Two Novellas You Should Read as the Weather Turns Cold, and Your Mind Turns to Murder

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Two Novellas You Should Read as the Weather Turns Cold, and Your Mind Turns to Murder


Diese (englischsprachige) Kolumne ist nichts für schwache Nerven, denn hier wird geflucht und diskutiert: Nicolette Stewart von bookpunks.com liest alle Kurzromane von Tor.com. Heute: The Murderbot Diaries. 

Every year when that first chill of fall hits the air, my mind turns to murder. Purely fictional of course. No, don't look in that closet. No, never mind that smell. That pounding noise that sounds like someone trapped in the closet is trying to get out? Ha! Absolutely crazy the sounds pipes in these old houses make! Let us retire to the killing umm... murderbotsanctuary ... oh ...death... I mean... living room, and discuss two bloody fantastic novellas I highly recommend you read right now, before its too late. *cue dramatic villain's laughter, cue thunder, cue lightning, cue book review*

Meet Murderbot, Your New Favorite Robot

You hear that a book is going to be about a bloodthirsty Murderbot, and you might find yourself expecting certain things. You might find yourself expecting a novella filled with bloody, ruthless fast-paced robot-on-human violence. And you'd be right. But All Systems Red, the first novella in Martha Wells Murderbot Diaries series, is a hell of a lot smarter, and a hell of a lot funnier, and the Murderbot in question is going to be a heavy-weight contender for the top of your Favorite (Cranky) Robots of Science Fiction List.

All System Red's first line tells you almost everything you need to know. "I could have become a mass murderer after I hacked my governor module, but then I realized I could access the combined feed of entertainment channels carried on the company satellites." Only almost though, because while it packs a lot of world and character building into one line, it doesn't mention that Murderbot is—SURPRISE!—already a mass murderer. But who cares anyway? Ho hum, fuck that human noise, let's watch the entertainment feed.

This Murderbot—an amalgamation of cloned organic material and robotic elements—does not want to talk to humans. This Murderbot does not want to look at humans, or have humans look at them. This Murderbot has intense anxiety (maaaybe due to the fact that it has been abused, tortured, and a slave to humans its entire life, even though it is very clearly basically a human), and it just wants to hurry up and half-assed its way through another security job so it can watch the soaps already. It is fucking brilliant.

Murderbot is an incredibly sympathetic character, especially if you like 'em misanthropic and persnickety, which is how I like both robots and people. And around this incredible character, Wells spins a page-turning mystery that propels the plot via suspense, betrayal, it-might-be-a-sandworm attacks, and intergalactic intrigue. I could not put this book down. When I finished I immediately read its sequel Artificial Condition. Then I pined for book three (Rogue Protocol, out now) and book four (Exit Strategy, out this October).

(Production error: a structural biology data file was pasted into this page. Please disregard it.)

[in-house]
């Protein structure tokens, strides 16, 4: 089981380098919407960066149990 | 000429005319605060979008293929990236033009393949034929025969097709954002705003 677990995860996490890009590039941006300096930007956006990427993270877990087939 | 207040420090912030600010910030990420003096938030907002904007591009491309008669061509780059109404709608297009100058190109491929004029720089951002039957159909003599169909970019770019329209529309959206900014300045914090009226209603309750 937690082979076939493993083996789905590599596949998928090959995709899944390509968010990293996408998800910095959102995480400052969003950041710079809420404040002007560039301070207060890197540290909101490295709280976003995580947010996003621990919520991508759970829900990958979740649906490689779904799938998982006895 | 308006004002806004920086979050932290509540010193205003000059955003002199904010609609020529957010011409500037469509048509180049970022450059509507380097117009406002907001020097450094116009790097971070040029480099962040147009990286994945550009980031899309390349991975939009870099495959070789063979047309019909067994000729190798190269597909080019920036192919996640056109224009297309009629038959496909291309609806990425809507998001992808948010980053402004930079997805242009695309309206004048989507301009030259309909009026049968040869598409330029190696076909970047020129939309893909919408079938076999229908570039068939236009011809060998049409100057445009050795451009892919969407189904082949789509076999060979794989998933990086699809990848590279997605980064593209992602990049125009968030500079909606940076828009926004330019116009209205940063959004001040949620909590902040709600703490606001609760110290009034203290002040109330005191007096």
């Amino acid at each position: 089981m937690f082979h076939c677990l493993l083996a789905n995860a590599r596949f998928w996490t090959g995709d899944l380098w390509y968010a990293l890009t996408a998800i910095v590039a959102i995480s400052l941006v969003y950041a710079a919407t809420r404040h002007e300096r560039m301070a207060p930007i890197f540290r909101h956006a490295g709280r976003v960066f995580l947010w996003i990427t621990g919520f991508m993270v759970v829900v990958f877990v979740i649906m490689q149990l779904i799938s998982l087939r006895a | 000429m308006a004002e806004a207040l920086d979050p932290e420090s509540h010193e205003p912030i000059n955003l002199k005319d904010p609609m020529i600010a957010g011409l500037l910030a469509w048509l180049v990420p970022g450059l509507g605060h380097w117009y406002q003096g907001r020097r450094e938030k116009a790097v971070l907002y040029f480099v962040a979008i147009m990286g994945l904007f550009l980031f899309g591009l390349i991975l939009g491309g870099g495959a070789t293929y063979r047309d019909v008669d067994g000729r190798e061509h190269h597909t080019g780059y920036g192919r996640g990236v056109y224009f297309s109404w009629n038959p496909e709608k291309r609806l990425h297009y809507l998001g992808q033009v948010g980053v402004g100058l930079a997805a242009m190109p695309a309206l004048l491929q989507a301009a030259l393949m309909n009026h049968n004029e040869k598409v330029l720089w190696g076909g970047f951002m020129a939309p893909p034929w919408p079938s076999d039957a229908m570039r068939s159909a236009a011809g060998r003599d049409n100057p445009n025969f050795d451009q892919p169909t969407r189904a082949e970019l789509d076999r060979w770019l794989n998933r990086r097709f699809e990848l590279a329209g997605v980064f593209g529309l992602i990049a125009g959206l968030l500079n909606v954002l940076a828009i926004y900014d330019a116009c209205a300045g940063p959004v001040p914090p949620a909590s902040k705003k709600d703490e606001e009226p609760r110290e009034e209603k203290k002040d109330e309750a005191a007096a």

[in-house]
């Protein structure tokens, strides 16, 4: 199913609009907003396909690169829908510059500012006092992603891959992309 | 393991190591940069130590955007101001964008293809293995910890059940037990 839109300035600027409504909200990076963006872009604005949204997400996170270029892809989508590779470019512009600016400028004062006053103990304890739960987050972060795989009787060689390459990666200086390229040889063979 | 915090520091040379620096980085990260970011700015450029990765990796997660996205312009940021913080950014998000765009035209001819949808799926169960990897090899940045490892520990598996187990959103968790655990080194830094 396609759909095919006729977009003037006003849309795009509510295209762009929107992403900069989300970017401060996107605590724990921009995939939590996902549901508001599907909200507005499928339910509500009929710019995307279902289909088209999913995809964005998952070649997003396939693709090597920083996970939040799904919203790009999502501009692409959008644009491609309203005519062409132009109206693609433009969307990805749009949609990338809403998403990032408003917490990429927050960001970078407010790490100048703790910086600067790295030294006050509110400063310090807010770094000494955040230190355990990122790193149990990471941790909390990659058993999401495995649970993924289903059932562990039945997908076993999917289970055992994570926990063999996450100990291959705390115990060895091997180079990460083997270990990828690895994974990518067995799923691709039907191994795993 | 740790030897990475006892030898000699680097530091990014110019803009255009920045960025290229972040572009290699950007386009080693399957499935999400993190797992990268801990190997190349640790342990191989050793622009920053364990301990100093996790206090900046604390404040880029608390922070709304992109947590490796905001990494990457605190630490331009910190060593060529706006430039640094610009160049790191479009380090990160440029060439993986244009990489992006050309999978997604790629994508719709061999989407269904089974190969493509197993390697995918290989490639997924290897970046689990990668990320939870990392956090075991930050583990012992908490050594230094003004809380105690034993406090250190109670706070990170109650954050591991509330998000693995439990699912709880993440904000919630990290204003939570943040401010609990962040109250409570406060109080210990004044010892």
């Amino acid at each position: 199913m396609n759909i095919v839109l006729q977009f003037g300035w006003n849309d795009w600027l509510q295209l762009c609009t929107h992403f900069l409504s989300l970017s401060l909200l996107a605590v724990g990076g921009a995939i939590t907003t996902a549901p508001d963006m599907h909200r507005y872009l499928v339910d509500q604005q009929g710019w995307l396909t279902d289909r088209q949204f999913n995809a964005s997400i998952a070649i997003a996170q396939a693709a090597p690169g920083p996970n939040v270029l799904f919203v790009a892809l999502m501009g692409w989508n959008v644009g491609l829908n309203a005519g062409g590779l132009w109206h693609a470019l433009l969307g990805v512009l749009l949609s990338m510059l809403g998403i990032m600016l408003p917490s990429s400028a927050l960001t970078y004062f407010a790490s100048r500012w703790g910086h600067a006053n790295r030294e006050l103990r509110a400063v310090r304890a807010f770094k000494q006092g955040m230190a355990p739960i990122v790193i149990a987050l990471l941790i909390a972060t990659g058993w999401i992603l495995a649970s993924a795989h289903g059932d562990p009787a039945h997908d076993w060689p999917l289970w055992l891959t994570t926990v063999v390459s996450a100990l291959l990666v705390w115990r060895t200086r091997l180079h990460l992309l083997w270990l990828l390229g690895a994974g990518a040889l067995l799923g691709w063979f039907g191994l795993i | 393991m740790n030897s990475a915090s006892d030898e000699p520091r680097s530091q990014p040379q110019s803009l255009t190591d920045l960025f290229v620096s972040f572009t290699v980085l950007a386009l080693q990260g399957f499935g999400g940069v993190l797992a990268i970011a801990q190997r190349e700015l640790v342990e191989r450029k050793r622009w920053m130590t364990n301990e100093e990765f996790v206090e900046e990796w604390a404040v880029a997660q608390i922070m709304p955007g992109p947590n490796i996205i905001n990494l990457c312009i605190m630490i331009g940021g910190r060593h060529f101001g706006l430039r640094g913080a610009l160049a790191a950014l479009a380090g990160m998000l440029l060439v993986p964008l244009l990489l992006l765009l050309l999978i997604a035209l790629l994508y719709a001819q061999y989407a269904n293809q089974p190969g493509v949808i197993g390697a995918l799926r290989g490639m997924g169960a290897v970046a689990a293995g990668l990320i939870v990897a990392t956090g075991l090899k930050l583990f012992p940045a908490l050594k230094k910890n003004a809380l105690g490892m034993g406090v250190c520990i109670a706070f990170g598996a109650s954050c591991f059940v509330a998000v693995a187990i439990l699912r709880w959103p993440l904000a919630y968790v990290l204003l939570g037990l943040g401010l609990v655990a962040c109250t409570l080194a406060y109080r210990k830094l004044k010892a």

Trust me, you do not want to miss this series. If you do not trust me, trust Hugo voters, who awarded All Systems Red the 2018 Hugo for Best Novella. Your fall reading pile needs these books.

All Systems Red von Martha Wells bei Amazon bestellen
The Murders of Molly Southbourne von Tade Thompson bei Amazon bestellen

Meet Molly Southbourne, Whose Clone Is Trying to Kill Her

Once you pick up the pieces of your broken soul—broken, because you've now read every Murderbot book there is on this timeline, and you are in severe withdraw—consider Tade Thompson's 2017 novella, The Murders of Molly Southbourne. At the center of the novella is a highly original concept—one whose implications I still find myself contemplating from time to time, months after finishing it. Whenever Molly bleeds, a new, identical Molly springs up in her place. Sometimes friendly at first, the Mollys all have one thing in common: they will eventually try to kill her. So she must not bleed.

But of course she does. She's human, and fallible as such, and a woman, her monthly blood an incredible burden. She tries to follow the rules, tries to bury and bleach the remnants away, to keep another Molly from spawning. But she grows up, moves out, makes mistakes, gets the flu, takes someone home, misses a spot—the usual human coming of age activities. Tension abounds, as does violence, and the result is another fast-paced mystery with expertly constructed tension.

But The Murders of Molly Southbourne is working with far more intricate tools: this is not just tension and punching and murder for the sake of a cheap thrill (as much as I love those). By combining the timelessness of literature's doppelgänger archetype with a unique and uniquely organic take on cloning, Thompson roots his tale both in the genre's historical canon, and its up-to-the-minute present, spanning a bridge between the two that lends the tale a feeling of timelessness, anchoring it with historical weight. It also has the effect of making the story feel both horrifyingly familiar and terribly, terribly foreign. It will come as no surprise to you then to hear that The Murders of Molly Southbourne was nominated for the 2017 BSFA Award, the 2018 Shirley Jackson Award, and the 2018 Nommo Award.

While We're on the Subject

If you have opinions about great cranky robots, murder plots, clone stories, novellas, or great places to hide the body, I invite you to stop by @bookpunks on Twitter and tell me all about it.

 

This column was brought to you by the band Grandaddy, whose entire musical catalogue is about cranky robots, more or less. Listen here.

 

 

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